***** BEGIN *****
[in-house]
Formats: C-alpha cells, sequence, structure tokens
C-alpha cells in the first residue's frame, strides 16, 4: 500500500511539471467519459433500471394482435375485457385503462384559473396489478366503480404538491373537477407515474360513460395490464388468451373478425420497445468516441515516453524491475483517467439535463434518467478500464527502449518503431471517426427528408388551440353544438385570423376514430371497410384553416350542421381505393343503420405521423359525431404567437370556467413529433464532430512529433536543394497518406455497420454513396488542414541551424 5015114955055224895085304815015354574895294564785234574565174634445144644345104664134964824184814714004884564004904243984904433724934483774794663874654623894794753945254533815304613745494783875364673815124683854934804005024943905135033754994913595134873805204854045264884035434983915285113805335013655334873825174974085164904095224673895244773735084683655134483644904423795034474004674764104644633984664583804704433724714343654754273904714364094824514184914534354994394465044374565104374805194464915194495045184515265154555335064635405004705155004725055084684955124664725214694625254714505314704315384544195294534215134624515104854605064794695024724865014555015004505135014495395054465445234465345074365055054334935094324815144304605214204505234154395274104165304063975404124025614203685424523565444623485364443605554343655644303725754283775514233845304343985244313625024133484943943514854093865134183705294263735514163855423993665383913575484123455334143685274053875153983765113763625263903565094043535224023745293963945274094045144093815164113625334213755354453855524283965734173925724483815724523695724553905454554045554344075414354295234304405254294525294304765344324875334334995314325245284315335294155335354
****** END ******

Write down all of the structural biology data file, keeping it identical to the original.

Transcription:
[in-house]
Formats: C-alpha cells, sequence, structure tokens
C-alpha cells in the first residue's frame, strides 16, 4: 500500500511539471467519459433500471394482435375485457385503462384559473396489478366503480404538491373537477407515474360513460395490464388468451373478425420497445468516441515516453524491475483517467439535463434518467478500464527502449518503431471517426427528408388551440353544438385570423376514430371497410384553416350542421381505393343503420405521423359525431404567437370556467413529433464532430512529433536543394497518406455497420454513396488542414541551424 5015114955055224895085304815015354574895294564785234574565174634445144644345104664134964824184814714004884564004904243984904433724934483774794663874654623894794753945254533815304613745494783875364673815124683854934804005024943905135033754994913595134873805204854045264884035434983915285113805335013655334873825174974085164904095224673895244773735084683655134483644904423795034474004674764104644633984664583804704433724714343654754273904714364094824514184914534354994394465044374565104374805194464915194495045184515265154555335064635405004705155004725055084684955124664725214694625254714505314704315384544195294534215134624515104854605064794695024724865014555015004505135014495395054465445234465345074365055054334935094324815144304605214204505234154395274104165304063975404124025614203685424523565444623485364443605554343655644303725754283775514233845304343985244313625024133484943943514854093865134183705294263735514163855423993665383913575484123455334143685274053875153983765113763625263903565094043535224023745293963945274094045144093815164113625334213755354453855524283965734173925724483815724523695724553905454554045554344075414354295234304405254294525294304765344324875334334995314325245284315335294155335354